Truth, Lies and Tickertape in America and Europe
It’s a desperate politician that ever uses the term ‘one hundred per cent’, but yesterday Greek Finance Minister Yannis Stournaras said he was that certain 2013 will be Greece’s last year of recession. Whether it’s a forever thing or just until 2014 we can’t be sure, but speaking to the BBC’s Mark Lowen, Yannis said the Greeks had reason to be optimistic.
Missing from his statement was why they should feel optimistic, but just to back himself still further into a newly-painted corner, Stournaras added, “Towards the last quarter of 2013, we are going to have recovery. The probability of Greece leaving the euro – Grexit – is now very small.”
I would imagine this is what passes for being ‘on message’ in the Eurozone at the moment, and if nothing else it offers an example to French ministers about how they’re expected to behave. In a desperate attempt to disarm a self-inflicted torpedo yesterday, colleagues in the Socialist administration said Labour Minister Michel Sapin was only highlighting faults of the previous government of Nicolas Sarkozy when he said France was ‘totally bankrupt’.
‘Totally’ is another of those ‘one hundred per cent’ statements. Not that you can be slightly bankrupt, but either way retreating from such an observation represents a toughie. His boss Pierre Moscovici said: “What he meant was that the fiscal situation was worrying”, but nobody in history ever rang up the administrators to say the situation was totally worrying. As if to prove the point, a poll yesterday by Le Figaro had 80% of readers agreeing that France was bankrupt. You ain’t outta the woods yet, Pierre baby.
But if things seem anything from rosey to awful on the mainland, things are catastrophic on Cyprus. You know there’s a big issue at stake when they drag in the clerics, and last week the island’s orthodox leader Archbishop Chrysostomos II requested financial assistance for the rapidly sinking island nobody wants to sink. However, Chrysostomos turned towards Russia, asking his counterpart in Moscow to try to persuade President Rasputin to grant another emergency loan….on top of the 2.5 billion euros Cyprus got from Russia just 13 short months ago.
According to Fitch, in fact, the total Cyprus now needs is 17 billion euros, which represents seventeen eighteenths of the gdp there. I’d call that ‘worrying’ even on a good day and 25 mgs of Valium; but then, I’m getting hazy on what ‘bankrupt’ means. I’m also unclear as to when Archbishops began to have numbers like monarchs: does this suggest delusions of grandeur, we ask. Or is he the follow up to the last movie, Archbishop Chrysostomos I, in which the Bish looked West but saw only a Belgian skull writing kamikaze poetry?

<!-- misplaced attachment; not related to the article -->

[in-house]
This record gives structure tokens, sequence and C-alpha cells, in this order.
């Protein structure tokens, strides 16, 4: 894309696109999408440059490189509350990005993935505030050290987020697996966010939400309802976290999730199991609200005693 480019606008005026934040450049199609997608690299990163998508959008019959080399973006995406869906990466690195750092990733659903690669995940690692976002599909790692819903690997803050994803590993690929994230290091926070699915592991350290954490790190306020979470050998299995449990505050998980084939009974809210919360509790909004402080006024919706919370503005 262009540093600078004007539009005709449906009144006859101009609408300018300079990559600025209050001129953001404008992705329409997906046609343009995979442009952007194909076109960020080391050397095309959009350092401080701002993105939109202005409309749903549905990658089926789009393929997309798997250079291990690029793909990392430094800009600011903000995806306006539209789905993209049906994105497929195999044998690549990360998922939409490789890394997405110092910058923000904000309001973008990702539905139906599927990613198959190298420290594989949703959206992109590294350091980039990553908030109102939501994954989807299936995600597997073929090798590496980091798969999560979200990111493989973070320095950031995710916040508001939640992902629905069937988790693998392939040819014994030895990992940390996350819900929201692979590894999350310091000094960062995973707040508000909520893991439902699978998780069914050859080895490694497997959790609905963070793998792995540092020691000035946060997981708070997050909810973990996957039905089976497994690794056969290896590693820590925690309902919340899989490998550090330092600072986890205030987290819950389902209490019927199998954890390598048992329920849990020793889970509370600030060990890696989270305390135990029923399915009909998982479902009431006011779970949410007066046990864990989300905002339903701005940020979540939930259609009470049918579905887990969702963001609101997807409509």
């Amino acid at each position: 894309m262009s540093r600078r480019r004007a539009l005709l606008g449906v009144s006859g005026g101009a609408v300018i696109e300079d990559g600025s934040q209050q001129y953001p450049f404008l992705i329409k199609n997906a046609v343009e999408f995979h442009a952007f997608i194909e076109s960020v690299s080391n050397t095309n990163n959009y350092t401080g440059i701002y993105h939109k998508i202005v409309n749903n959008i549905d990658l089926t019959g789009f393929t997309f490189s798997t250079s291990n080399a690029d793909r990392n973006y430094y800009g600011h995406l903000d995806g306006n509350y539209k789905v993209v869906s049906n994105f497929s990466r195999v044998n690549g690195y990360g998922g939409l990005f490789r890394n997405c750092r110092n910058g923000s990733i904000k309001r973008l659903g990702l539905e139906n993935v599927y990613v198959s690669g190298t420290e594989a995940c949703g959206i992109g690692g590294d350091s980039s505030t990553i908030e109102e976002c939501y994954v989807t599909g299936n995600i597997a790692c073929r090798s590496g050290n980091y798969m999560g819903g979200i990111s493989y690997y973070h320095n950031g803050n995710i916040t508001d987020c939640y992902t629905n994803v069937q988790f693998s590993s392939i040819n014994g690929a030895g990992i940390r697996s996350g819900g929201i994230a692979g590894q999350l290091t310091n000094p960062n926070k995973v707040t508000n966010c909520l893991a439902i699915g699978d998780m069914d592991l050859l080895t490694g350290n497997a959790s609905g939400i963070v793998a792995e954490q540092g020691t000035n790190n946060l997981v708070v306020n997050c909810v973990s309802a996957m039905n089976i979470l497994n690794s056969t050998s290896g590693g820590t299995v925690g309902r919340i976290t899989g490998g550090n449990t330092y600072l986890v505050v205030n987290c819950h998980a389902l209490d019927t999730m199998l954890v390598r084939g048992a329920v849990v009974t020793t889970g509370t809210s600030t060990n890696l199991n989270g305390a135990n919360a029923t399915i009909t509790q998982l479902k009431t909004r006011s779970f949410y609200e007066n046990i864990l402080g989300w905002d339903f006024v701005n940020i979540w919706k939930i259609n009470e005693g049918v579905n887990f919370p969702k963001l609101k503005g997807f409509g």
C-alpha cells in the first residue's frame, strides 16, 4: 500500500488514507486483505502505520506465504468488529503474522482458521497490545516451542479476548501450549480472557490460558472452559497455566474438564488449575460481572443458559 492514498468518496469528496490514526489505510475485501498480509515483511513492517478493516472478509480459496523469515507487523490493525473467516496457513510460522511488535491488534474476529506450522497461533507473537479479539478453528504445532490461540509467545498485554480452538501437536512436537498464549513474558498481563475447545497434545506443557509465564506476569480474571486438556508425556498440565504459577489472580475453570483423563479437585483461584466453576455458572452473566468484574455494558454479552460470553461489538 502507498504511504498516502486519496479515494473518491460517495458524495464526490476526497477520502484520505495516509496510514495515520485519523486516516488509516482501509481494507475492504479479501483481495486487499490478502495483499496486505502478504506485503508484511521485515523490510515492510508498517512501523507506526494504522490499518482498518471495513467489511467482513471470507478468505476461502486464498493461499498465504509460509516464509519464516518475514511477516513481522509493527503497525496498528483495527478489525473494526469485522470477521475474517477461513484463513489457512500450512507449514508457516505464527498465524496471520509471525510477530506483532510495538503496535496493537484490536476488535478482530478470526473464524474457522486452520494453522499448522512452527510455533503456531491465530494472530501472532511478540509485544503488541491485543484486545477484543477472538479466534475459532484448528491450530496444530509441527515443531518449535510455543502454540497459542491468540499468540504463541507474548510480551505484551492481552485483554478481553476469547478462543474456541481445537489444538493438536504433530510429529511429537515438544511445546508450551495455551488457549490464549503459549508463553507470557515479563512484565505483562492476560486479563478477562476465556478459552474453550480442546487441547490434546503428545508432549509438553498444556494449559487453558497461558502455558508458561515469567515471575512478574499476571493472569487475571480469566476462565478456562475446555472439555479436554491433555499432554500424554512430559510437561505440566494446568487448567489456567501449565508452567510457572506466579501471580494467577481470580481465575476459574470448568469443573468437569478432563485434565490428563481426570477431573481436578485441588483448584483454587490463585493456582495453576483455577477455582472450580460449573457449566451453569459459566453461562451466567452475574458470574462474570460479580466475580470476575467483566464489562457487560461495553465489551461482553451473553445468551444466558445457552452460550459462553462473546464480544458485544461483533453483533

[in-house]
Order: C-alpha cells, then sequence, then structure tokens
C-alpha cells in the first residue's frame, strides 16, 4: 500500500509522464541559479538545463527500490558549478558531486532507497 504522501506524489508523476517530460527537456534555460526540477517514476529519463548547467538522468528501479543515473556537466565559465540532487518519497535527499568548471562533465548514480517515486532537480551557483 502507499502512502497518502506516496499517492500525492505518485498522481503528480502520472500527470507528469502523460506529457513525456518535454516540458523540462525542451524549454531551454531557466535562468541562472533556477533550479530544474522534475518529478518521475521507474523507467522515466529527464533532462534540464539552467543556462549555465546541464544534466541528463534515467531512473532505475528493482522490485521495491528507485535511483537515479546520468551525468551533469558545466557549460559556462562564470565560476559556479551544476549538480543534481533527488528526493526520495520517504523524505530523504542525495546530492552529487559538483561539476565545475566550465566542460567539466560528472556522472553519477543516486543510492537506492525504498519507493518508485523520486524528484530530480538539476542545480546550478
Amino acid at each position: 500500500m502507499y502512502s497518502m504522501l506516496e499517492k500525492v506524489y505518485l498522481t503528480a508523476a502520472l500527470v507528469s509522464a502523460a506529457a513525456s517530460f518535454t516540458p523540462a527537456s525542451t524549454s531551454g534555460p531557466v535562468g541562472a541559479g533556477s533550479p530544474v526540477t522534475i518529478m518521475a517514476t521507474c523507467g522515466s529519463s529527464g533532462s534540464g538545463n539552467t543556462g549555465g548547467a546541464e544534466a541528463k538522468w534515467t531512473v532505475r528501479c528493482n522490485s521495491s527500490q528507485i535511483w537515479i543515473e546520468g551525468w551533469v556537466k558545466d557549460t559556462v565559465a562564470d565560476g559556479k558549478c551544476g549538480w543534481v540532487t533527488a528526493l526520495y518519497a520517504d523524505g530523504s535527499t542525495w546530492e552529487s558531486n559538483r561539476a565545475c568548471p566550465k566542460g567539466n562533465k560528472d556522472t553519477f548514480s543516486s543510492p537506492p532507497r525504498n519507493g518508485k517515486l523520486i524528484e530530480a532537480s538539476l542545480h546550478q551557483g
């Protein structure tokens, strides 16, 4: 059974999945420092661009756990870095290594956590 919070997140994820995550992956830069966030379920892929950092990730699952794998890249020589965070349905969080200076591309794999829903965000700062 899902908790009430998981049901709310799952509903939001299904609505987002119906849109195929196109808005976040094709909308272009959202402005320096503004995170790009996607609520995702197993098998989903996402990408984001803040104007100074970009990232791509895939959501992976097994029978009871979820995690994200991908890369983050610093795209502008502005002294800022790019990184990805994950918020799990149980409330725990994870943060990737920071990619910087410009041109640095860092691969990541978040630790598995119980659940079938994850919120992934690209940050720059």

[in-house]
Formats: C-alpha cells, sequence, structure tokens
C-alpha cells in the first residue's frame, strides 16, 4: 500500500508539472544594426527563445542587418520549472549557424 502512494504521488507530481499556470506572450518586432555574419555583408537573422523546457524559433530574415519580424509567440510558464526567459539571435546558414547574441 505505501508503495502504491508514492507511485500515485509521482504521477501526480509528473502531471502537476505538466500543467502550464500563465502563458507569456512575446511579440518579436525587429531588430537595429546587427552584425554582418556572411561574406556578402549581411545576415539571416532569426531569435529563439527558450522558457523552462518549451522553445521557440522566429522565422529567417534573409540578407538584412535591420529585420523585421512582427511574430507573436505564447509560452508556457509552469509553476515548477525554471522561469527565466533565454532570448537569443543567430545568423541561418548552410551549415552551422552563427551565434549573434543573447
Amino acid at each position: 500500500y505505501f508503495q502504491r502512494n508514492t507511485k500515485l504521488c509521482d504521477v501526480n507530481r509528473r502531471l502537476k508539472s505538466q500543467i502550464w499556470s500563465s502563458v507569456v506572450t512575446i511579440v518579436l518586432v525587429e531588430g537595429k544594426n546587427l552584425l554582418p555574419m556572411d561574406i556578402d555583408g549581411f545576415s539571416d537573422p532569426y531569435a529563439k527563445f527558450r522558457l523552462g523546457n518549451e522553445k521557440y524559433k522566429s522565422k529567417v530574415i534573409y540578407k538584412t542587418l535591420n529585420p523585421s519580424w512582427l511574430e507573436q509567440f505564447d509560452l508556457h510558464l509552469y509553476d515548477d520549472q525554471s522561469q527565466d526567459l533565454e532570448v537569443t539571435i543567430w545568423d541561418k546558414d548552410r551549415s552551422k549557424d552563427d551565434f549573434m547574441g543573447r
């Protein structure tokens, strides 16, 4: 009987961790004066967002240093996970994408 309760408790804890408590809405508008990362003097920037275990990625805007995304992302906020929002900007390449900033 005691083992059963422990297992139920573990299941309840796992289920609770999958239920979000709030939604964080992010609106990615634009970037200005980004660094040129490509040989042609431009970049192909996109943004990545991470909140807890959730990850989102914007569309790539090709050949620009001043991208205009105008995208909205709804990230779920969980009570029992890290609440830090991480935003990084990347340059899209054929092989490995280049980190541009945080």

We may never know, but it’s good to see that the Phantom Finn Olli Rehn has joined the certainty club. “It’s essential that everybody realises that a disorderly default of Cyprus could lead to an exit of Cyprus from the Eurozone,” he said, adding pointedly and yet pointlessly, “It would be extremely stupid to take any risk of that nature.”
That’s another fine mess you got us into, Olli: but as the irrepressible Mark J Grant pointed out yesterday, a big slice of the formula for Europe is that ‘no country will leave the Euro under any circumstances so not only is money thrown about, but deficit goals are relaxed, relaxed and ignored as demonstrated quite clearly in Spain, Greece, Portugal, Italy and Cyprus. The actual financials in these European countries have gone from bad to worse but it is irrelevant, as there has been a change in the mindset of the Europeans which is being reflected in the minds of investors – which is that “it just does not matter”’. He is of course right on the money, reflected by the fact that Catalonia has just requested another 9 billion euros in aid from Mariano Rajoy’s Madrid Government.
Grant’s brilliant piece was marred only by the growing inability of folks under forty to get the compose/comprise verb right. Something is either composed of, or it comprises. You can’t comprise of something any more than you can compose of music. English is full of comprises, but it does no harm to know the rules.
Knowing the rules has never held the Italians back, and the smell surrounding Monte dei Paschi di Siena Bank (MPS) is getting more pervasively gaggo by the hour. Siena prosecutors have been looking at the MPS accounts, and found suspicious bank transfers for €17bn in 11 months from May 2008 to April 2009 to various other institutions. That’s a figure I’d rank beyond suspicious and heading towards smoking gun held in bright-red cordite-stained hand. I mean, €17bn is a lot. The money went to ABN Amro, Santander and Abbey National, and has an air of f**king enormous bribe about it.
Talking of bribes, Federal Reserve Chairman Bernanka’s latest round of bond buying will reach $1.14 trillion before he ends the programme in the first quarter of 2014, according to estimates in a Bloomberg survey of economists.
Despite the US being in complete, obvious and unstoppable recovery, Benny the Banke will press on with purchases of $40 billion a month of mortgage bonds, and $45 billion a month of Treasuries – although more than a few Fed officials warn his unprecedented balance-sheet expansion will “impair efforts to tighten policy when necessary” as one mole put it.
I am very happy to be quoted as offering the view that this is a one hundred per cent certainty. But as they say in Brussels, “it just doesn’t matter”. Thank God for that: we are saved.